Amongst my peers I’m well-known for my vociferous condemnation of many public sector management failures, in particular those within the police and other emergency services…
Despite the recent events making national headlines, those issues still show no great sign of diminishing, at least not anytime soon. Yesterday, commenting on the fallout from the phone-hacking debacle, I suggested that “dishonesty and a distinct lack of integrity are (unfortunately) likely to prevail” within many of today’s management structures (see here).
Whilst reading around the blogs today, it appears I’m not alone in my current observations. In a post about ‘Integrity‘ over at Allcoppedout (and quoting me as it happens), the following comment made me smile…
Police service is like monkeys climbing a tree; Those at the top look down and see smiling faces those at the bottom look up and see arseholes.
It’s still early days however, I think we’re finally starting to see fissures appear in many of our self-promotional political and organisational management structures. Perhaps we are actually reaching a point whereby more of those who live by the sword, leaving unemployment insecurity and mistrust in their wake, will start to fall on their own swords more readily? As ACO says, it’s not such a bad thing, after all…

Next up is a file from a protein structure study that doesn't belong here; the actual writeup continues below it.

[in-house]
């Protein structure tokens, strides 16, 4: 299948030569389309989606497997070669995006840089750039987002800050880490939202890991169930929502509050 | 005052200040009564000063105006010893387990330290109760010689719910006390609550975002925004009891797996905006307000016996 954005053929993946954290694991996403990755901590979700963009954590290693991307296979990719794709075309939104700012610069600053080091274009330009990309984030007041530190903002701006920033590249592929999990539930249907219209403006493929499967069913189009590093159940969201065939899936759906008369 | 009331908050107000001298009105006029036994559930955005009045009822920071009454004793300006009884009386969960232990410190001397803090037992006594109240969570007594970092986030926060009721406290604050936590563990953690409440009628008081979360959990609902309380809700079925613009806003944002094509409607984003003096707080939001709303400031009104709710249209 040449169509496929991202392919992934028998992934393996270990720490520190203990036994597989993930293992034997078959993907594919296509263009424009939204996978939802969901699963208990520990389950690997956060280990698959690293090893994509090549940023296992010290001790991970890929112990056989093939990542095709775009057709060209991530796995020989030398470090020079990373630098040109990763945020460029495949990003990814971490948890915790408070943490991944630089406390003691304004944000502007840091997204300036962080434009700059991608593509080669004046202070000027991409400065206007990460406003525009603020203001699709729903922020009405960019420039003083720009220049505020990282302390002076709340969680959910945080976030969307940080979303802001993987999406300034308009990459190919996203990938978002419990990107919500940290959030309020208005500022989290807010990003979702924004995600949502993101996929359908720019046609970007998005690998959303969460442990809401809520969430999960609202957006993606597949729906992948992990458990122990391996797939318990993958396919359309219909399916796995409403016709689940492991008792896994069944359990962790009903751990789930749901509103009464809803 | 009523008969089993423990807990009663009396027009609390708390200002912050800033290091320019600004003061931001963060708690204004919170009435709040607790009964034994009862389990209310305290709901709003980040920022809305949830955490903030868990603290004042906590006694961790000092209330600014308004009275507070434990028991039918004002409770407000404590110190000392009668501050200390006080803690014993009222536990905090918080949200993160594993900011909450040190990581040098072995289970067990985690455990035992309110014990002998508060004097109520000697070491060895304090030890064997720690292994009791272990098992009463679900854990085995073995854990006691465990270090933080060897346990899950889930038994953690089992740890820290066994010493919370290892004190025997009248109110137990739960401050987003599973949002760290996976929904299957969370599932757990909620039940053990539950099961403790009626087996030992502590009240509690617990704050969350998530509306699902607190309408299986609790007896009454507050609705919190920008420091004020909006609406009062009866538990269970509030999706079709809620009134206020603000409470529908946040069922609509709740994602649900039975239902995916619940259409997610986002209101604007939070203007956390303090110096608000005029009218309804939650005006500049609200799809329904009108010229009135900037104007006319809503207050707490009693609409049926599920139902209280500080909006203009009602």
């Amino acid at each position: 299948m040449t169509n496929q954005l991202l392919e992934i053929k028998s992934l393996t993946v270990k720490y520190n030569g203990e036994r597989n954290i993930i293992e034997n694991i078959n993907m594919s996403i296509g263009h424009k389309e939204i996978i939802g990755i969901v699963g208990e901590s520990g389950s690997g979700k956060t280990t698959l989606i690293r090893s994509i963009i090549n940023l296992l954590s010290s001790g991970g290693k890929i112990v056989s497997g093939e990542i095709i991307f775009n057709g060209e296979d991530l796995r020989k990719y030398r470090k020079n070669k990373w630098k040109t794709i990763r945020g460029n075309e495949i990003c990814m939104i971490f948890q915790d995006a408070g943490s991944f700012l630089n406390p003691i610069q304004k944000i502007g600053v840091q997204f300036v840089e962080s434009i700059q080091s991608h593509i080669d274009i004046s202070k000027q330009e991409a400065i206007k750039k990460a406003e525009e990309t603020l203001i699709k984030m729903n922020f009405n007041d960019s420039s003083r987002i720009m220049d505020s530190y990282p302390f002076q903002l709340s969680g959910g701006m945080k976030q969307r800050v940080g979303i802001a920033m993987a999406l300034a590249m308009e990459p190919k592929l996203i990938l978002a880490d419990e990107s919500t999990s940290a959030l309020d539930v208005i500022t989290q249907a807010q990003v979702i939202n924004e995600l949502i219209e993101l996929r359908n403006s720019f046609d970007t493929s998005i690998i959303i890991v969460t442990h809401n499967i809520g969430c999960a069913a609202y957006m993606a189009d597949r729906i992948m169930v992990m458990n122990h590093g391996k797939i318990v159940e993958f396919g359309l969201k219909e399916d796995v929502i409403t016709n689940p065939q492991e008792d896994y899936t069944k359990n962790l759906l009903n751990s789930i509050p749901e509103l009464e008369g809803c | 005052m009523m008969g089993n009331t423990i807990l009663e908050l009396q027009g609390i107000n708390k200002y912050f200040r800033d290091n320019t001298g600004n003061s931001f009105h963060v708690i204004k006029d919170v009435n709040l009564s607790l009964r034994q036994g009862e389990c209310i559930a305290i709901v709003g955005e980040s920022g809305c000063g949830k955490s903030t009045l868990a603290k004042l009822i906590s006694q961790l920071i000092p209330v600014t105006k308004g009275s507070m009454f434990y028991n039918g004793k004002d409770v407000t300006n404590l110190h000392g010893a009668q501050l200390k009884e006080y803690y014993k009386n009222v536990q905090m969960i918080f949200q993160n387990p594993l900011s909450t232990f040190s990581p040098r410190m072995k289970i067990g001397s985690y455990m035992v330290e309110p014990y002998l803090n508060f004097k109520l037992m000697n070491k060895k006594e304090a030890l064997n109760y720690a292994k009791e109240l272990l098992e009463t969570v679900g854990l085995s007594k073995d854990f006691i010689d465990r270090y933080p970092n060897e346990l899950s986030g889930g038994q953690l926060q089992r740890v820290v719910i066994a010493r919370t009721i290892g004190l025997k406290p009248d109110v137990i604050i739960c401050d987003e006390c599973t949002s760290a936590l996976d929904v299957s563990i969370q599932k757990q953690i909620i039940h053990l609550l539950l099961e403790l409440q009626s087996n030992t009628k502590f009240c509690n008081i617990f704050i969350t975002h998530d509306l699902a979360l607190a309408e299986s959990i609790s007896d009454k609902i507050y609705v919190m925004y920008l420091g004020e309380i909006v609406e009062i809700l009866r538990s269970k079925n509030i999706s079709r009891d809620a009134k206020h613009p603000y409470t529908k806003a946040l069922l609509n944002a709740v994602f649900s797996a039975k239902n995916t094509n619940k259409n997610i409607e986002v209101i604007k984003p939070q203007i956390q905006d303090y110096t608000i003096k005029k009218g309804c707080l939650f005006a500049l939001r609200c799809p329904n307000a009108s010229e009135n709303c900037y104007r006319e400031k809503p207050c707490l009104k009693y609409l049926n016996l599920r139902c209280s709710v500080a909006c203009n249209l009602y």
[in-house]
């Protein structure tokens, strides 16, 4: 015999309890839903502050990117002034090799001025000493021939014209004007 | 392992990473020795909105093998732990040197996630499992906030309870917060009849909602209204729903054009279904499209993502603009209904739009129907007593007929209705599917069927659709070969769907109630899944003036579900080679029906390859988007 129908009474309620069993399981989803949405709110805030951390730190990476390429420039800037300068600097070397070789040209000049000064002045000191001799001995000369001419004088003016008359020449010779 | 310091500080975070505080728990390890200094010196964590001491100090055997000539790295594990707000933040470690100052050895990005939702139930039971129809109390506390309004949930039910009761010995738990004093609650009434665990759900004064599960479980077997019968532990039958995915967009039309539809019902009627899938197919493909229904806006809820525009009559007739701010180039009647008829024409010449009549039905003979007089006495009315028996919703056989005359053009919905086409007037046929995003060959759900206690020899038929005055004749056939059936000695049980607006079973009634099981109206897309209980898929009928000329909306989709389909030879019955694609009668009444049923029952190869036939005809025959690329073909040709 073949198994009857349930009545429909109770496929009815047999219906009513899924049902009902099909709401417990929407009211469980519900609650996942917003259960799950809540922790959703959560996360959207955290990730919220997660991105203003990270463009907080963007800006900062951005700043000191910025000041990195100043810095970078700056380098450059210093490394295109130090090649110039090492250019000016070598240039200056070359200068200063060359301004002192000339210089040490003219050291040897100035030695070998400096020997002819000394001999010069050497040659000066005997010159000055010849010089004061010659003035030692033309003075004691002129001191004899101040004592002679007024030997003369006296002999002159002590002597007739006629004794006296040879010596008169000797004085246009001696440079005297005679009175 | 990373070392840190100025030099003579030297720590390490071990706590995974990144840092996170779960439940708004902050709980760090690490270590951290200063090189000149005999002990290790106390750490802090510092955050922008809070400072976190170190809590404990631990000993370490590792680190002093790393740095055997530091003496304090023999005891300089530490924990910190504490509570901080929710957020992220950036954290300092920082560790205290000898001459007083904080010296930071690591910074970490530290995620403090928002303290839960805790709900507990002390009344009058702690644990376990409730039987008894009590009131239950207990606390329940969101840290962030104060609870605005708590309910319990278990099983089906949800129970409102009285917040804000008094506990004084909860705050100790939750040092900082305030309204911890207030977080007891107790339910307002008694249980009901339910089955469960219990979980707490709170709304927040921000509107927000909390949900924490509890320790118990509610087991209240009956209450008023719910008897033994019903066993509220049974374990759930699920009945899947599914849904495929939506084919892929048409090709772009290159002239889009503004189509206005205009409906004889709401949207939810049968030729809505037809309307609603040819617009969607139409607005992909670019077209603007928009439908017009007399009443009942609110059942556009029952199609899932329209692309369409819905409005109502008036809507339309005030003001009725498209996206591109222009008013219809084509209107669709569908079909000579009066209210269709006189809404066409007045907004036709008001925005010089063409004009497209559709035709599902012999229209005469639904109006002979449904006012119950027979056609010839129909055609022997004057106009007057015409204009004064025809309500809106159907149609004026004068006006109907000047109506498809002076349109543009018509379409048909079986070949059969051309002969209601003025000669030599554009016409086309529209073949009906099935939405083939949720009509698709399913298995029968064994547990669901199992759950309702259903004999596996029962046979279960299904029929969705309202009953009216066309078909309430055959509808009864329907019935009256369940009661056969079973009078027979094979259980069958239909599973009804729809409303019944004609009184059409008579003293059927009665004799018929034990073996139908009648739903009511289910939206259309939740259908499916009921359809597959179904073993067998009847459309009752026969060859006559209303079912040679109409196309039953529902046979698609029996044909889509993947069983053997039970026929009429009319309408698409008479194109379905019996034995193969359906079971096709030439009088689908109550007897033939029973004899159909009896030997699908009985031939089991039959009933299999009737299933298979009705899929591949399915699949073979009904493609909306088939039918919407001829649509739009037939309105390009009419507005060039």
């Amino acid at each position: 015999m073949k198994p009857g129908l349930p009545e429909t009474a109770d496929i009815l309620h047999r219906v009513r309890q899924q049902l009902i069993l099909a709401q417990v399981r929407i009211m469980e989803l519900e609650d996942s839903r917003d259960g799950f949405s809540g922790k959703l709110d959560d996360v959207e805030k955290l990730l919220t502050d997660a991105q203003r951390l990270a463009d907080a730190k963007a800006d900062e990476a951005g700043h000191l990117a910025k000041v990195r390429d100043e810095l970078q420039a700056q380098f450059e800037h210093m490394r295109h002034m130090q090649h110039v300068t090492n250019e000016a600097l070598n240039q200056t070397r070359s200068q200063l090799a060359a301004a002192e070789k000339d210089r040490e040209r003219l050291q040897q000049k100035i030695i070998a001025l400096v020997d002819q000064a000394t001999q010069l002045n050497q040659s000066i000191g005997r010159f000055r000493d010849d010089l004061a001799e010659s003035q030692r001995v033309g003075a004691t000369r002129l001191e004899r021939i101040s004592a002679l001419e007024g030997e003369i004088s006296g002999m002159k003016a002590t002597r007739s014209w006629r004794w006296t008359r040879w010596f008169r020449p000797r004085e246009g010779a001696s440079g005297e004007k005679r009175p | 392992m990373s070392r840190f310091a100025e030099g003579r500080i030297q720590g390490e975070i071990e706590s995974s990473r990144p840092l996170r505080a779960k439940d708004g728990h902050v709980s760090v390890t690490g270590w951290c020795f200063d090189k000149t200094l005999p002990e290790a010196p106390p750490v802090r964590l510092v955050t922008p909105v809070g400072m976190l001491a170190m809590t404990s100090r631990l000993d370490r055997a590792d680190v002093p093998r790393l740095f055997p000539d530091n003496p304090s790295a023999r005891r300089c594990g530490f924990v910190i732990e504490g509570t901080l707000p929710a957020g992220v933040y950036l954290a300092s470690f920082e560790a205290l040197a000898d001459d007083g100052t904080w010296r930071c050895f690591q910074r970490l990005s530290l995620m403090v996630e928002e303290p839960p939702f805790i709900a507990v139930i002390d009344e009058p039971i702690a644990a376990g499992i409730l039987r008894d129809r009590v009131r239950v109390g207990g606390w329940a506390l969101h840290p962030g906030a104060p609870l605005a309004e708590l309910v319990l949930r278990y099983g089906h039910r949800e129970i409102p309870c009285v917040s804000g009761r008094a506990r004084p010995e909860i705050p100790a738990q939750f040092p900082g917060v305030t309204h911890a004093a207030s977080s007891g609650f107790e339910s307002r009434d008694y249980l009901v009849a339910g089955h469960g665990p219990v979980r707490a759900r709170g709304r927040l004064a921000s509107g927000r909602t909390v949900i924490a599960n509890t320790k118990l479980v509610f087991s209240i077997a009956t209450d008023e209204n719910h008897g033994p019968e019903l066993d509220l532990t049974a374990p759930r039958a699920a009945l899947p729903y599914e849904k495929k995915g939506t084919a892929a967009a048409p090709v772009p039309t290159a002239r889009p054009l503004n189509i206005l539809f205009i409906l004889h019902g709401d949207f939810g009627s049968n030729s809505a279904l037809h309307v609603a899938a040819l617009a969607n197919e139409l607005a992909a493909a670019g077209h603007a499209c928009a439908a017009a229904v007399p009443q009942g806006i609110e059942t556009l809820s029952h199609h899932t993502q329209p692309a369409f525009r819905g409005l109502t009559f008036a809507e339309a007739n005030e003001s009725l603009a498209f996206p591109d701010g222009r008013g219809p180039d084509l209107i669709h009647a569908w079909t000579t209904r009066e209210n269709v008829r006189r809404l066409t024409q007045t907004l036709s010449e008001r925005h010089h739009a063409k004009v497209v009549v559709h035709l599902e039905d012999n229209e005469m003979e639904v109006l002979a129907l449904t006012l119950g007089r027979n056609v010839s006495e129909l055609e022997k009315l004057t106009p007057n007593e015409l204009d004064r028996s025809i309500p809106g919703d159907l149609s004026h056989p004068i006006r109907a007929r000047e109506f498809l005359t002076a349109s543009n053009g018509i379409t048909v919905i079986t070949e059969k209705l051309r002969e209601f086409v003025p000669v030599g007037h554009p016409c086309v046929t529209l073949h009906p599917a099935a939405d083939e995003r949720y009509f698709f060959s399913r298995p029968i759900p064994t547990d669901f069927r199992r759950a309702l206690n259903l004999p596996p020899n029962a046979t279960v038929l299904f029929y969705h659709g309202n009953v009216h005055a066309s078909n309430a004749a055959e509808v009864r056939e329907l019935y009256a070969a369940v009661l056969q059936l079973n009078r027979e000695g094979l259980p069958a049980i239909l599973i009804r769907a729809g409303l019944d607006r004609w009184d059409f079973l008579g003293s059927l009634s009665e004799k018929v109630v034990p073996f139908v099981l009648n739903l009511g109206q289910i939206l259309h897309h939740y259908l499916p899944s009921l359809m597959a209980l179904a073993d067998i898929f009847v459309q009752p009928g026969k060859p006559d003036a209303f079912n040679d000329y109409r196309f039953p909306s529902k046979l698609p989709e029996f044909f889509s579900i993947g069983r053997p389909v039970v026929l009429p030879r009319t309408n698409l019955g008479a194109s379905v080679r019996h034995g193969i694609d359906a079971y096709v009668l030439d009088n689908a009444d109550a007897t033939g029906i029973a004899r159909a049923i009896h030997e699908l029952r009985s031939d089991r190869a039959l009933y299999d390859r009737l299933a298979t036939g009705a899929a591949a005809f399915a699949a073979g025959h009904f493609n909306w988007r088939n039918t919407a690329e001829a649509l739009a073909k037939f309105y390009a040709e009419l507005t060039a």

The Met will go on without Yates and Stephenson – what we have to come to realise is that we could lose all of our “top people” and find we didn’t need them either. All they do is manage image, so much so they couldn’t be seen rummaging in bin bags for the real evidence! (Allcoppedout Blog)
That may well be closer to the truth than many would care to admit however; as the latest high-ranking police officer quits (see here) as a result of the News International phone hacking debacle, it reminded me about the speed at which the Berlin Wall eventually fell back in November 1989… Arguably another fine example of the ultimate strength displayed in ‘people power‘.
It is something of continuing personal dismay however that Maxwell appears to lack the spherical integrity to do something similar. I suppose we’ll just have to await the outcome of the impending no confidence motion this week, maybe that will finally provide a solution to abate the growing public mistrust and disgust?
But I am also a little worried… Too much ‘people power’ can however be a worrying concept, and ultimately have dire consequences; we need to be guarded that the strength of our public ‘opinion’ is based wholly upon fact and not supposition, rumour or innuendo. Failure to recognise this, and apply the brakes sometimes, is a dangerous and slippery slope towards total anarchy!
So long as we keep chipping at the management wall though, perhaps it will eventually fall?